Early in Sonic Youth’s set, Kim Gordon, dressed in bronze lamé that looked like it had been dragged through a dirty New York alley, pushed her bass guitar around on the ground and then stood in front of a pile of black amps on stage. She appeared to be listening to them, those black boxes that regulate the noise, for the kind of mystic instructions that would make the writers of “Lost” proud.
For romantics of the rock 'n' roll squall, the Hollywood Bowl served up an evening of pummel and grace Thursday night. Each performance – No Age’s smart brutality, Sonic Youth’s artful bashing, Pavement’s elegant shambles – danced around noise. For No Age, who opened the show, that mission was explicit; for Pavement, the recently reunited headliner, less so. Sonic Youth, helmed by Gordon and Thurston Moore, the art-world godparents of feedback-laden wreckage, made a fine connective tissue.
No Age, the local duo of Randy Randall and Dean Spunt (and joined on stage by William Kai Stangeland-Menchaca on samples), wins distinction for perhaps being the loudest band to ever perform at the Bowl. At times, it was thrilling: For their closing number, drummer/vocalist Spunt did little more than issue a series of club-fisted lashes while the shell around the Bowl’s stage pulsed with light. At other times, some of No Age’s nuances were lost in the rubble. Spunt’s vocals, in particular, couldn’t find much expression or dynamic interplay.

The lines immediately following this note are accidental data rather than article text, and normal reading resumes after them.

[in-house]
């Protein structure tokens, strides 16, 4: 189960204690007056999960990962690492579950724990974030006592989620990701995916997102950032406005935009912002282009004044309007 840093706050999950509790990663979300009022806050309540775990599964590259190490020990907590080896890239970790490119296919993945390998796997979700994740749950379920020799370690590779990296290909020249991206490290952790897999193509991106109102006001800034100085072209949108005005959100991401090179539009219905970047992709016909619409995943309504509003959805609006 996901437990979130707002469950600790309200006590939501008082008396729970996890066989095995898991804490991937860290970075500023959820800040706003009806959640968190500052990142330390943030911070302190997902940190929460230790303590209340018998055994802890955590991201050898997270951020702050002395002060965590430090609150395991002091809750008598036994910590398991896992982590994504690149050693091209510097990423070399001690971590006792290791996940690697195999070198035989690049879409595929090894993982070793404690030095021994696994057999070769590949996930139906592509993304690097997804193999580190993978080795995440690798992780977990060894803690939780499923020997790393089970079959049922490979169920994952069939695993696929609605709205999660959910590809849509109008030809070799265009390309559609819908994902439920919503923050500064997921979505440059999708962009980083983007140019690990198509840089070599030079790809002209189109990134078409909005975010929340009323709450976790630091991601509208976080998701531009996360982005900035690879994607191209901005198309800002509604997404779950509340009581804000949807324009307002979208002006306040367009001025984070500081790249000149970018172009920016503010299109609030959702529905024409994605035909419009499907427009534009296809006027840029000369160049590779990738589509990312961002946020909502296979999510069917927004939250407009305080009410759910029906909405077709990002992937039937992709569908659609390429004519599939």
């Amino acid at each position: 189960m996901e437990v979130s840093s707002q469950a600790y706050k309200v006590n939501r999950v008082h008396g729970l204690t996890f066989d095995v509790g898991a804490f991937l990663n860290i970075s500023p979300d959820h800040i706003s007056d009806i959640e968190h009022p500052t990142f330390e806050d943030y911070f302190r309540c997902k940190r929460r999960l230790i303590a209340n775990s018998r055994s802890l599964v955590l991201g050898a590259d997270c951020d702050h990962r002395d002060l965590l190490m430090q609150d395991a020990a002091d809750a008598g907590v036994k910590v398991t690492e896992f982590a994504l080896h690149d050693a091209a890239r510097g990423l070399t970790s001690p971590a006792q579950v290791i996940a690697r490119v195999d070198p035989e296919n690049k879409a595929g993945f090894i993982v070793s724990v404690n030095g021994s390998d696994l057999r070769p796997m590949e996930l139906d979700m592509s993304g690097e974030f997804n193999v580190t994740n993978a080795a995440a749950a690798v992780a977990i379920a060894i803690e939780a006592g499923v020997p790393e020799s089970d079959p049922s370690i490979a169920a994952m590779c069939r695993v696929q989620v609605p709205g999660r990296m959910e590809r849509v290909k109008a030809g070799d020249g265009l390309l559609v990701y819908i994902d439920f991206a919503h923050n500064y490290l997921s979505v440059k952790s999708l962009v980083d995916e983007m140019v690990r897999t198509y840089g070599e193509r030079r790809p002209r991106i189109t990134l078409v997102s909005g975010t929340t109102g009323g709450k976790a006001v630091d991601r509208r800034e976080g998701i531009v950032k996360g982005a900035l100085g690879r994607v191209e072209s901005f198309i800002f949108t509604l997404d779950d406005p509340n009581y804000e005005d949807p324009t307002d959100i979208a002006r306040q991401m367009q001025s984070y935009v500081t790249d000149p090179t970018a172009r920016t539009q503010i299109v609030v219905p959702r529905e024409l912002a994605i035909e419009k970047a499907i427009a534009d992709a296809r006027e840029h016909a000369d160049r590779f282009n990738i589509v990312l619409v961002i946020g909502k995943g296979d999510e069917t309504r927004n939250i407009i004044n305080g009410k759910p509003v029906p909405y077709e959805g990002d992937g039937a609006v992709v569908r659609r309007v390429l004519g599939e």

Sonic Youth, on the other hand, has been at the post-punk game much longer and is more adept at countering the harder elements with guttural beauty. The lineage between No Age and Sonic Youth is clear, if only in stage presence; anyone could believe Randall is Moore, just some 25 years younger: same style of slouchy flannel, same curtain of hair that only sometimes parted for an expression of stupefied wonder on Randall or a Cheshire Cat’s grin on Moore.